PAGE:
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Wednesday, October 20, 2021

Covid pill? Pfizer begins human trials for tablets to treat coronavirus


Pfizer is testing new pills that could stop early-stage Covid-19, and results are expected soon. 

Pfizer Inc. confirmed that it has started human safety testing for medication that could potentially treat coronavirus when symptoms first arrive.

The company claims that the newly found medicine, if prescribed early on, could block viral replication before patients develop severe symptoms.

“The drug binds to an enzyme called a protease to keep the virus from replicating. Protease-inhibiting medicines have been successful in treating other types of viruses, including HIV and Hepatitis C,” Bloomberg reported.

The first human trials are being conducted in the United States and details are expected to be announced soon.

In an interview with Bloomberg, Pfizer’s Chief Scientific Officer Mikael Dolsten said nothing unexpected occurred in the first stage of the study so far and confirmed results will be revealed within weeks.

“Given the way that SARS-CoV-2 is mutating and the continued global impact of Covid-19, it appears likely that it will be critical to have access to therapeutic options both now and beyond the pandemic,” said Dolsten in a statement.

If Pfizer’s new protease inhibitor reveals positive results, it will be the first early intervention for coronavirus of its kind to halt worsening symptoms. However, it’s not the first Pfizer medicine being tested on humans. 

Read also: Pfizer, Moderna and AstraZeneca vaccines: Whats the difference?

The pharmaceutical company is currently conducting other studies on medications that could be given intravenously to hospitalised Covid-19 patients.

Drug company Merck & Co. is also working on a coronavirus pill, though it works by a different mechanism than the Pfizer drug, according to Bloomberg.

Next steps 

If everything goes smooth, the American multinational pharmaceutical corporation will eventually begin a greater combined phase 2 and 3 trial early in the second quarter, Dolsten said.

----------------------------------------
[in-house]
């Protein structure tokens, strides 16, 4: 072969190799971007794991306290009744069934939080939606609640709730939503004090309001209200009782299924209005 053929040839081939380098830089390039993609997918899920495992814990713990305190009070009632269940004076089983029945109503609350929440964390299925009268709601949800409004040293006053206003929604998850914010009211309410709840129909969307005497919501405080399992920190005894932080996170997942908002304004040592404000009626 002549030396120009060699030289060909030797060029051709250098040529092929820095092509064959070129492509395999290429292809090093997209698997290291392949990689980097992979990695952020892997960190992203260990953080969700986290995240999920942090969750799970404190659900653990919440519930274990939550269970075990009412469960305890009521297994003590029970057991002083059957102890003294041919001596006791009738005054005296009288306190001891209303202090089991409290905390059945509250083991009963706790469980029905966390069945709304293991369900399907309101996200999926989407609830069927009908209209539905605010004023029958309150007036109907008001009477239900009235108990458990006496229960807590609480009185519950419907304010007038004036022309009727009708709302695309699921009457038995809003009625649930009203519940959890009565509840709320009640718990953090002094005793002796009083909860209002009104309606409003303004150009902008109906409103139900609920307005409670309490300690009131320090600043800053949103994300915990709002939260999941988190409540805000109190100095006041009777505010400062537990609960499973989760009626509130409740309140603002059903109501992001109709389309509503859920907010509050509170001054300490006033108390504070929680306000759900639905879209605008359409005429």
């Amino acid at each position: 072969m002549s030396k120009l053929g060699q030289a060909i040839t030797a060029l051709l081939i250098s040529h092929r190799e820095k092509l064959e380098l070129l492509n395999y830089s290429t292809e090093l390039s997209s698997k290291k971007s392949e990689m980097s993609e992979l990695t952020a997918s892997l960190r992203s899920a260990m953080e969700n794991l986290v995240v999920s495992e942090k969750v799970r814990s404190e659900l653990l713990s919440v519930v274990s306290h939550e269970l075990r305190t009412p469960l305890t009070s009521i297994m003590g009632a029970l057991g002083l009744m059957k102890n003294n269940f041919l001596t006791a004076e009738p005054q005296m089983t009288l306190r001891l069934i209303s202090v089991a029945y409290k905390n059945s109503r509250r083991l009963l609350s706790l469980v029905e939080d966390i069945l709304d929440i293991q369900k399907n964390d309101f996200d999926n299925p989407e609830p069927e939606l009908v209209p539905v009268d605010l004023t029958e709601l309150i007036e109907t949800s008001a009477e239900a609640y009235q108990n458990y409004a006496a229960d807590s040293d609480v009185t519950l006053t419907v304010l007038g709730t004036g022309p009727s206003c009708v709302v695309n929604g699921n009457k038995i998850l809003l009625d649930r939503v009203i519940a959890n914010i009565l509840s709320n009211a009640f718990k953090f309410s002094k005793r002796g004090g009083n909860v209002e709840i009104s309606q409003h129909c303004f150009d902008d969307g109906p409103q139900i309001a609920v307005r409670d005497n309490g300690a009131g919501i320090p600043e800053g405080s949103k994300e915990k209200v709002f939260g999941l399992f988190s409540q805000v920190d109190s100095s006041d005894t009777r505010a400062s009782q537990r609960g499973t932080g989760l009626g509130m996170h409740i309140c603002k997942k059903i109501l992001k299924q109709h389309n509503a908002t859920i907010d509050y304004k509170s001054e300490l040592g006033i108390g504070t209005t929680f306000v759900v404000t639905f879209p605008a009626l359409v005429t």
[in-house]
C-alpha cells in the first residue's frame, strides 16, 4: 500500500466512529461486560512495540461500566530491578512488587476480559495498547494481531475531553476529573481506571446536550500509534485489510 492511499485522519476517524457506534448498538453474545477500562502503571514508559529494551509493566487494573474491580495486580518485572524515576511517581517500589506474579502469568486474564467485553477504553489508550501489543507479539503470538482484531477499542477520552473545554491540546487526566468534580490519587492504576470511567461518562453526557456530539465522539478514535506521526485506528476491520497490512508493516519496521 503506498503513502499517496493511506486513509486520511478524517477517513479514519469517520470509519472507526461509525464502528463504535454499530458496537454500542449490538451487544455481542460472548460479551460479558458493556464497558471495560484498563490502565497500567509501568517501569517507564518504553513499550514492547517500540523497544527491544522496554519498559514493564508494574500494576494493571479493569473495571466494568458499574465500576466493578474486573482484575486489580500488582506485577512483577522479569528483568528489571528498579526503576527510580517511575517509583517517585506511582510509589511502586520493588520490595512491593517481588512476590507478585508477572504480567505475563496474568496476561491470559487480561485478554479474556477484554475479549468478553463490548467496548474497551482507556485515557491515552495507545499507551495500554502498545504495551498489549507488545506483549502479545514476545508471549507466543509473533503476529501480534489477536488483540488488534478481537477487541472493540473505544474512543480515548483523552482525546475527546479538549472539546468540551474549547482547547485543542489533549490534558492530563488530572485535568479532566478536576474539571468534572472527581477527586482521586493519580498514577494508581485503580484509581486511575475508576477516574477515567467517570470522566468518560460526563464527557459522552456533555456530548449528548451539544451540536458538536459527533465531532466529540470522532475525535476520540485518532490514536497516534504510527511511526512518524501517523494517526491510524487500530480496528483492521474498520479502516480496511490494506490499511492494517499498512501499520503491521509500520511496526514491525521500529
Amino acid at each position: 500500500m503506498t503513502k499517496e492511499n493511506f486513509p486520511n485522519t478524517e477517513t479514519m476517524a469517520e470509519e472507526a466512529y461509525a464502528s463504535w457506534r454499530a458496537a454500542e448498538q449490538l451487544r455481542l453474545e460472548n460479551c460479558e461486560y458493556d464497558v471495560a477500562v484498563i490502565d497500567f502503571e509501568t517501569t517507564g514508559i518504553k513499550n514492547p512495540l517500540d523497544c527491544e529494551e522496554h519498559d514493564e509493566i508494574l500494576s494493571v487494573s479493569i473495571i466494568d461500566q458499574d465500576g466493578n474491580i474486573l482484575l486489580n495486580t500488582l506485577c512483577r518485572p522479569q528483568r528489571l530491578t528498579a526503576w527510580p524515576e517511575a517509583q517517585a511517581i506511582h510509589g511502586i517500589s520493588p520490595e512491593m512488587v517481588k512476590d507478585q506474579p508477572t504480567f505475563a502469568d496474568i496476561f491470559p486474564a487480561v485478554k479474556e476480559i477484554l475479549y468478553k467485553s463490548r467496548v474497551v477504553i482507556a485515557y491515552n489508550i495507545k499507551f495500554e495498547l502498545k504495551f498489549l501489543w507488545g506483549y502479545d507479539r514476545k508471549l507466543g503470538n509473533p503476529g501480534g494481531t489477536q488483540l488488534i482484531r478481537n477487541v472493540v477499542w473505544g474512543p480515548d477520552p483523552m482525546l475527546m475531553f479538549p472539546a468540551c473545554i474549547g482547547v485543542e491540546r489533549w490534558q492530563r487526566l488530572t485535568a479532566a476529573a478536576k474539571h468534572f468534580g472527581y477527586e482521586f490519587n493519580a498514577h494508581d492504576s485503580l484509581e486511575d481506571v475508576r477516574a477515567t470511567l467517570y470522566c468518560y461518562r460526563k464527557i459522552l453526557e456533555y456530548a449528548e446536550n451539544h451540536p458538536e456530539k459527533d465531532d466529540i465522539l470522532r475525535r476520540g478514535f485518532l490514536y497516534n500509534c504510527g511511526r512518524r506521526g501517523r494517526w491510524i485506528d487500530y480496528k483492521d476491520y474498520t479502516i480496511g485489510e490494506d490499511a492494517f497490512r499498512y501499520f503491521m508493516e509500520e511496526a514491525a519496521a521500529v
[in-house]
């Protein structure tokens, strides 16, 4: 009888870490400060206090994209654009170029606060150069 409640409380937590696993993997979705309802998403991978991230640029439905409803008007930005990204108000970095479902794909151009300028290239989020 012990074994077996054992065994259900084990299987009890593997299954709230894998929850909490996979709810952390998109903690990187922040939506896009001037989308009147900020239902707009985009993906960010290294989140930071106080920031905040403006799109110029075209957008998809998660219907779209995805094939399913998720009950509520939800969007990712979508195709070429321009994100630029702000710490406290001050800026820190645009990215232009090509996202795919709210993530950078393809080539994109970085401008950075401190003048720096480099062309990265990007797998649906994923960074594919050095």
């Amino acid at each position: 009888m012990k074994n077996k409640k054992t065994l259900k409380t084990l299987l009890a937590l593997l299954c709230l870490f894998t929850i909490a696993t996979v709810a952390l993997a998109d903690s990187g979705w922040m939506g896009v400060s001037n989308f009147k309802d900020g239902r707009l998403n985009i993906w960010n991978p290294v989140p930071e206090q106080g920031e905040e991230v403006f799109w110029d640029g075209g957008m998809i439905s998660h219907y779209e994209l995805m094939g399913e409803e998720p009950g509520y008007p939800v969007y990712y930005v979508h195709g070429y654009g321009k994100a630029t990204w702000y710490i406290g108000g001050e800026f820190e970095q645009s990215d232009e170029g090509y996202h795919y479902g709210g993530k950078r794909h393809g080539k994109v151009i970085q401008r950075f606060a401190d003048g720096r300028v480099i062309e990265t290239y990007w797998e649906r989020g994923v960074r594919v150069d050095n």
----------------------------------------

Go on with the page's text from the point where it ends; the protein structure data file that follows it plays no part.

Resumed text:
The company expects the latest discovery to be approved by the Food and Drug Administration for emergency-use by the end of this year, depending on developments.

“This is really a potential game changer,” Dolsten said, noting the medicine is likely to be prescribed twice daily for about five days.

While initially the study targets people with early infections, Pfizer is also planning to explore whether it is efficient on healthy people who have been exposed to the virus, such as family members or roommates who live with a positive case.

In lab tests, Dolsten said Pfizer’s oral protease inhibitor worked against several coronaviruses, including the original SARS virus and MERS.

“Additionally, the coronavirus protease doesn’t mutate much, which means the therapy is likely to work equally well against numerous variant strains,” Bloomberg added.

Dolsten said that theoretically speaking, the compound could also be combined with other antiviral drugs, such as the one Merck is developing.

The pharmaceutical corporation said it plans to share more data on the study and the conducted tests during the American Chemical Society meeting on April 6, according to US media reports.

Will the pills be as effective as the vaccine? What is the difference between the two? Which one would you take if you had to?

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